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Thread: Name of This Piece?

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    ppp Pianississmo Ron32288's Avatar
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    Name of This Piece?

    https://youtu.be/Tc0U38iGaFw
    It starts at 2:56. I feel like I have this in one of the many books I own but I need to know the name of it.
    Home: Wurlitzer 4573 and an Allen 301-3c

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    ppp Pianississmo Art75's Avatar
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    Suite Gothique by Léon Boëllmann: Priere a Notre Dame
    Aeolian-Hammond BA Player organ
    Roland C-330

  3. #3
    Moderator myorgan's Avatar
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    Quote Originally Posted by Art75 View Post
    Suite Gothique by Léon Boëllmann: Priere a Notre Dame
    Absolutely correct. I've been wanting to play that movement in performance, but haven't had the chance yet. Everyone either wants the 1st movement for Halloween, or the 4th movement for a showy performance (the Toccata with the melody in the pedals). Somehow the middle two movements seem to get left out.

    BTW, in viewing the video, I would consider adding vibrato/tremulant to whatever solo stop you use. It doesn't appear to be indicated in any of the versions I found on IMSLP (imslp.org), but IMHO the tremulant would be appropriate.

    Michael
    Way too many organs to list, but I do have 5 Allens:
    • MOS-2 Model 505-B / ADC-4300-DK / ADC-5400 / ADC-6000 (Symphony) / ADC-8000DKC
    • Lowrey Heritage (DSO-1)
    • 9 Pump Organs, 1 Pipe Organ & 4 Pianos

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    ppp Pianississmo cantor828's Avatar
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    +1 to the tremulant on the solo; fantastic when you get to the climax of the middle section!

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    mp Mezzo-Piano Peterboroughdiapason's Avatar
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    1 members found this post helpful.
    Quote Originally Posted by myorgan View Post

    BTW, in viewing the video, I would consider adding vibrato/tremulant to whatever solo stop you use. It doesn't appear to be indicated in any of the versions I found on IMSLP (imslp.org), but IMHO the tremulant would be appropriate.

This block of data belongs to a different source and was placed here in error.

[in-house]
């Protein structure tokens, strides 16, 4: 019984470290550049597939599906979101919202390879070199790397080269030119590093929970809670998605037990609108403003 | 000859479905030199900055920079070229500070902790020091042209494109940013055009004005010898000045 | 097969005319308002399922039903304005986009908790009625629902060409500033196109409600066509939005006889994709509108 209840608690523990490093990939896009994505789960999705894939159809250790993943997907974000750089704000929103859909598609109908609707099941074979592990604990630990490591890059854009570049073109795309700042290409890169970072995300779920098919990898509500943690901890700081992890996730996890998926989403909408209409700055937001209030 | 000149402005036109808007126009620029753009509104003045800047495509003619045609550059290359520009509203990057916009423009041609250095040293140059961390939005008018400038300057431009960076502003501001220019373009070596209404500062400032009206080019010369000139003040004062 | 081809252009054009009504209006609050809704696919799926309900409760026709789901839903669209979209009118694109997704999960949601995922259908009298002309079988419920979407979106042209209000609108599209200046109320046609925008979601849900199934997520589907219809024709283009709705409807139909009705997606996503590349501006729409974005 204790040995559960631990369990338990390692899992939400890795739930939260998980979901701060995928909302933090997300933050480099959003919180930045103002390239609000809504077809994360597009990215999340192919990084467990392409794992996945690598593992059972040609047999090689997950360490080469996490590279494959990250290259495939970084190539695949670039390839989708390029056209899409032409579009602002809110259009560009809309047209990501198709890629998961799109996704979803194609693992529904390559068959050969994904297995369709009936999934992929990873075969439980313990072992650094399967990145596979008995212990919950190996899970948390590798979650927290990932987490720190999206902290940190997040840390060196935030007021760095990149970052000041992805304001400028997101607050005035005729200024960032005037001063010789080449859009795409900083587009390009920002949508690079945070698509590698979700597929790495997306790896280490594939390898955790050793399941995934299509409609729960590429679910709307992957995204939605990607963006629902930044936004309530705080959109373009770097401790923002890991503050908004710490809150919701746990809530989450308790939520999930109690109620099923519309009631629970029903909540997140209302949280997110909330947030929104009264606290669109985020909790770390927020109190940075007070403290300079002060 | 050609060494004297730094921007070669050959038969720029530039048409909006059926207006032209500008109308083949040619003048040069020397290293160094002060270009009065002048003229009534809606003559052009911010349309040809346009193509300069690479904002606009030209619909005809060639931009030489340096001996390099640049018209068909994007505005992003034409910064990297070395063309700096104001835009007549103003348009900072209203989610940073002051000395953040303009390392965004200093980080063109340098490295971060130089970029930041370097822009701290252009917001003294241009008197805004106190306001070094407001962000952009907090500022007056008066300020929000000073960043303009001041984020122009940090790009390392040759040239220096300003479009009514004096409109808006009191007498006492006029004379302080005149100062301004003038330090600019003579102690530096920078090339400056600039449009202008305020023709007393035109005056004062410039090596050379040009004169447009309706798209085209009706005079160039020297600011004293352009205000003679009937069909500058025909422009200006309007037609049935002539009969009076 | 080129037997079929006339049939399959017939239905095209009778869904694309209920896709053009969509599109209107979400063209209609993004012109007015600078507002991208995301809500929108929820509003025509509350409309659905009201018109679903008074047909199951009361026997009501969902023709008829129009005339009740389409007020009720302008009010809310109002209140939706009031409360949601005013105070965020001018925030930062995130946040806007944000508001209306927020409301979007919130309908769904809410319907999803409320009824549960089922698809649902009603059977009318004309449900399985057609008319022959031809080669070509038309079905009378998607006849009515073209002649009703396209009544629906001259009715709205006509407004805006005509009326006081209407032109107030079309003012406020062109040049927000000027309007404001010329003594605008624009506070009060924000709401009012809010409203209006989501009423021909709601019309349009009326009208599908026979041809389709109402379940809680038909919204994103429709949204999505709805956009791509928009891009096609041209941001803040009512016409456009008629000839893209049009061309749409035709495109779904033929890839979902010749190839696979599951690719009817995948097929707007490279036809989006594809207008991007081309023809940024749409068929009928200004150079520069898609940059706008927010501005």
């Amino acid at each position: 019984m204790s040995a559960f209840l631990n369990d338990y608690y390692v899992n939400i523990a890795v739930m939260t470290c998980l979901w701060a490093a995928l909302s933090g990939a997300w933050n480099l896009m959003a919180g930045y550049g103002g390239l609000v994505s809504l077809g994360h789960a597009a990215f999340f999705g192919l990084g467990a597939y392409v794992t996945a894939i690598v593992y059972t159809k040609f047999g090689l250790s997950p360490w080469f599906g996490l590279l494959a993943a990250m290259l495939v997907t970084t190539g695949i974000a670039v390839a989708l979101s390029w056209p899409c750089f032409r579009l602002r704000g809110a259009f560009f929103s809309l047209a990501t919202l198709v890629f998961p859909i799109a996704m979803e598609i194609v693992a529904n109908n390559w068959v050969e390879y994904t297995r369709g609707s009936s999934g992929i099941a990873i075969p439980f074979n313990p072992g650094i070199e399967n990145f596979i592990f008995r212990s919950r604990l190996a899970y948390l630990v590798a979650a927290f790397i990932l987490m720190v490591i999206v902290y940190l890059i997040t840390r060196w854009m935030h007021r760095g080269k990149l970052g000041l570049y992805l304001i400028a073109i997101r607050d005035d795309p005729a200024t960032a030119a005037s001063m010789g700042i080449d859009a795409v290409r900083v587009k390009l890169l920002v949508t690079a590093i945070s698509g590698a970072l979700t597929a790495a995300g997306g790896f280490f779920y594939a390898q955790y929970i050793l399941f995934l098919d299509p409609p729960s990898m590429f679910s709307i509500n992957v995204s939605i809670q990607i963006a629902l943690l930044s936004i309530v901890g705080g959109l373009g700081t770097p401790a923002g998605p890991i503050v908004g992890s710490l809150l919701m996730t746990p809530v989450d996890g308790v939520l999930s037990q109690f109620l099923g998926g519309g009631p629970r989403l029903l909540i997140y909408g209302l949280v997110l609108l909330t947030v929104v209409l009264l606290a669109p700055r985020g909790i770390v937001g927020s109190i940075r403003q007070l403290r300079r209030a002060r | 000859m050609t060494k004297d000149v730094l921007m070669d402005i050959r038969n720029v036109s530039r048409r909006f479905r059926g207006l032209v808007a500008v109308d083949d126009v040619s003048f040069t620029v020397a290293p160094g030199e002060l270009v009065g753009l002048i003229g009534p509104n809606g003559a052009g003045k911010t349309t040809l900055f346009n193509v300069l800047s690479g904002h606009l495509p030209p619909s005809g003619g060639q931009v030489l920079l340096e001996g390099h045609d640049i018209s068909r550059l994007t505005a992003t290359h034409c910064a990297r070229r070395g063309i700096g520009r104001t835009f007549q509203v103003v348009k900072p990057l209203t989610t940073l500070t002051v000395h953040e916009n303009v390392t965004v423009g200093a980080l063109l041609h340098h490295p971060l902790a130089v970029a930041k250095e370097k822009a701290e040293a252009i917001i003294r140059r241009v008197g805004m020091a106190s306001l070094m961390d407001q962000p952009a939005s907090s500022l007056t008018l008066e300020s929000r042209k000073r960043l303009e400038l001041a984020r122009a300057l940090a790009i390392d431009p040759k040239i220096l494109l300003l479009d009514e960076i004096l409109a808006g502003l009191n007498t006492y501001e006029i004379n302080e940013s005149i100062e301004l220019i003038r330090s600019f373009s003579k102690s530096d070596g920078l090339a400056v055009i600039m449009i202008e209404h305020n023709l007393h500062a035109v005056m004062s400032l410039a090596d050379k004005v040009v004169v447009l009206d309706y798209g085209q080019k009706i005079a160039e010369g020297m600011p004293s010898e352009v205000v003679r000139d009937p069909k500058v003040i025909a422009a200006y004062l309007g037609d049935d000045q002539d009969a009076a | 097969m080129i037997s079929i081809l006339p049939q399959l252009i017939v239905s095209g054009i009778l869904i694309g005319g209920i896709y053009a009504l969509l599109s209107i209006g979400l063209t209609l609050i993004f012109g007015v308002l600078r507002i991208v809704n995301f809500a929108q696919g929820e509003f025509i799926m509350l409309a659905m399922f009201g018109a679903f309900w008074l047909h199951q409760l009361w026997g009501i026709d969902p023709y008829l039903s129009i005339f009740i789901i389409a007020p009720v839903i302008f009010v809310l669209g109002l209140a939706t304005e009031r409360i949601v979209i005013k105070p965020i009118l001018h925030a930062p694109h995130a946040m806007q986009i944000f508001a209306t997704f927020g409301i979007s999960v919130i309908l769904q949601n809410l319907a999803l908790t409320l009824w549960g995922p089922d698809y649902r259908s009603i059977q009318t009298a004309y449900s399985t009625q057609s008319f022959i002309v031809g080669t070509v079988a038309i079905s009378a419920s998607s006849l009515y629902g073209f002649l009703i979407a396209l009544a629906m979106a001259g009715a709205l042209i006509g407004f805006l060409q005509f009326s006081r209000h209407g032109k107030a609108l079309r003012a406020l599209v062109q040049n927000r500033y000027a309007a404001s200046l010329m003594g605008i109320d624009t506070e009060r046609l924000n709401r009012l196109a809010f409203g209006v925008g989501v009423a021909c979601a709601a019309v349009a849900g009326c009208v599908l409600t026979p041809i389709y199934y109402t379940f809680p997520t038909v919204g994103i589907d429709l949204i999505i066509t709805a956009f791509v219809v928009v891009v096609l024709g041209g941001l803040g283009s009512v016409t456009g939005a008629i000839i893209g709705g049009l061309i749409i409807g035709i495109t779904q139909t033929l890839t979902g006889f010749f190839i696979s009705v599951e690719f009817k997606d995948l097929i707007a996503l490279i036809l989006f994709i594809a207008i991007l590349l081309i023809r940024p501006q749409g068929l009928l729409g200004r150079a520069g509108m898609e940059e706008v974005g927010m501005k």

Michael
    Personally I would strongly advise NOT using the tremulant or a solo stop. I think this piece, which I love, is already on the verge of being saccharine and any such registration would, for me, tip it over the edge into an abyss of cloying nausea!

    Much better to use the composer's registration: Both hands on strings (i.e. sharp French ones). Failing suitable strings I would use strings and flute, or flute and diapason or string stop. Dynamics achieved by using the swell box only. For the middle section: both hands on Great flute coupled to the swell.

    Here is a link to a performance: not sure what registration is used but it gives the right effect, I think. I'm sure the speed is right, though I don't play it so slowly. Nor do I make such a contrast in tempo for the middle section. Surprisingly there is a misprint in the pedal part 7 bars from the end. You can see the composer's registrations in the accompanying score.
    https://www.youtube.com/watch?v=99XcIxbNyJI

    By the way, Michael, I get the Halloween comment when I play the Toccata rather than the 1st movement.

  6. #6
    ff Fortissimo Havoc's Avatar
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    Played it so long ago, think it was before I understood how to play organ. Think it was a bit faster but the registration holds for me as well. Your remark is spot on, this is sooooo kitschy that adding a tremulant makes it a pastiche.

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    Moderator myorgan's Avatar
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    Quote Originally Posted by Peterboroughdiapason View Post
    Personally I would strongly advise NOT using the tremulant or a solo stop. I think this piece, which I love, is already on the verge of being saccharine and any such registration would, for me, tip it over the edge into an abyss of cloying nausea!